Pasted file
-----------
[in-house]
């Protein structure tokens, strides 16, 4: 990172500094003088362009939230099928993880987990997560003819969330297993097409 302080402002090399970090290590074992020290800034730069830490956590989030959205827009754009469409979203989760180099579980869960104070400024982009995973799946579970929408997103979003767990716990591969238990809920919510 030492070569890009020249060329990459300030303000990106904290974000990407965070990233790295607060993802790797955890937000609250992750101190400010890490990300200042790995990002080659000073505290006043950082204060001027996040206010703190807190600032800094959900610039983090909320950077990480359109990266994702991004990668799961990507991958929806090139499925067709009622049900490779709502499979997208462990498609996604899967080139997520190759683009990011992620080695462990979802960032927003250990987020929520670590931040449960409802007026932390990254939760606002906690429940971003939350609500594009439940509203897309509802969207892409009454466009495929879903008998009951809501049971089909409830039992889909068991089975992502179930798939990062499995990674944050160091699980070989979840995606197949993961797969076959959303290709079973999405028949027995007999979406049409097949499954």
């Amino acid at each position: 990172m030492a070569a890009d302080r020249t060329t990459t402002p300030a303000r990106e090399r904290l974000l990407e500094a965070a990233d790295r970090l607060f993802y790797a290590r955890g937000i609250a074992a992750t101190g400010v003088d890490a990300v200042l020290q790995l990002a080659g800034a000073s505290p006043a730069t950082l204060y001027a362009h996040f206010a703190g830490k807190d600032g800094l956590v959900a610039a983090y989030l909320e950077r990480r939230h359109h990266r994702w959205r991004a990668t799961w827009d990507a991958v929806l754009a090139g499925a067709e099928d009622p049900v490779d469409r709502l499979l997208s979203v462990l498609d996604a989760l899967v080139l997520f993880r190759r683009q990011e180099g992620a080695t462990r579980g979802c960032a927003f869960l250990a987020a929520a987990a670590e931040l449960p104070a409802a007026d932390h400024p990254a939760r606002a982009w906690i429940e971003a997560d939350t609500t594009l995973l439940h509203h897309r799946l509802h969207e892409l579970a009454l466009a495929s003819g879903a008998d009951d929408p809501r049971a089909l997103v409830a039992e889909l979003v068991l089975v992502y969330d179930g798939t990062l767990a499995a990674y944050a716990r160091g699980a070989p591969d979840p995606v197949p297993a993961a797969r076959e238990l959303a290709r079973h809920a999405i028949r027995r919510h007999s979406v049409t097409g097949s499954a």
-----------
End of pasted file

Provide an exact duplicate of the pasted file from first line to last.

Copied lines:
[in-house]
């Protein structure tokens, strides 16, 4: 990172500094003088362009939230099928993880987990997560003819969330297993097409 302080402002090399970090290590074992020290800034730069830490956590989030959205827009754009469409979203989760180099579980869960104070400024982009995973799946579970929408997103979003767990716990591969238990809920919510 030492070569890009020249060329990459300030303000990106904290974000990407965070990233790295607060993802790797955890937000609250992750101190400010890490990300200042790995990002080659000073505290006043950082204060001027996040206010703190807190600032800094959900610039983090909320950077990480359109990266994702991004990668799961990507991958929806090139499925067709009622049900490779709502499979997208462990498609996604899967080139997520190759683009990011992620080695462990979802960032927003250990987020929520670590931040449960409802007026932390990254939760606002906690429940971003939350609500594009439940509203897309509802969207892409009454466009495929879903008998009951809501049971089909409830039992889909068991089975992502179930798939990062499995990674944050160091699980070989979840995606197949993961797969076959959303290709079973999405028949027995007999979406049409097949499954």
């Amino acid at each position: 990172m030492a070569a890009d302080r020249t060329t990459t402002p300030a303000r990106e090399r904290l974000l990407e500094a965070a990233d790295r970090l607060f993802y790797a290590r955890g937000i609250a074992a992750t101190g400010v003088d890490a990300v200042l020290q790995l990002a080659g800034a000073s505290p006043a730069t950082l204060y001027a362009h996040f206010a703190g830490k807190d600032g800094l956590v959900a610039a983090y989030l909320e950077r990480r939230h359109h990266r994702w959205r991004a990668t799961w827009d990507a991958v929806l754009a090139g499925a067709e099928d009622p049900v490779d469409r709502l499979l997208s979203v462990l498609d996604a989760l899967v080139l997520f993880r190759r683009q990011e180099g992620a080695t462990r579980g979802c960032a927003f869960l250990a987020a929520a987990a670590e931040l449960p104070a409802a007026d932390h400024p990254a939760r606002a982009w906690i429940e971003a997560d939350t609500t594009l995973l439940h509203h897309r799946l509802h969207e892409l579970a009454l466009a495929s003819g879903a008998d009951d929408p809501r049971a089909l997103v409830a039992e889909l979003v068991l089975v992502y969330d179930g798939t990062l767990a499995a990674y944050a716990r160091g699980a070989p591969d979840p995606v197949p297993a993961a797969r076959e238990l959303a290709r079973h809920a999405i028949r027995r919510h007999s979406v049409t097409g097949s499954a």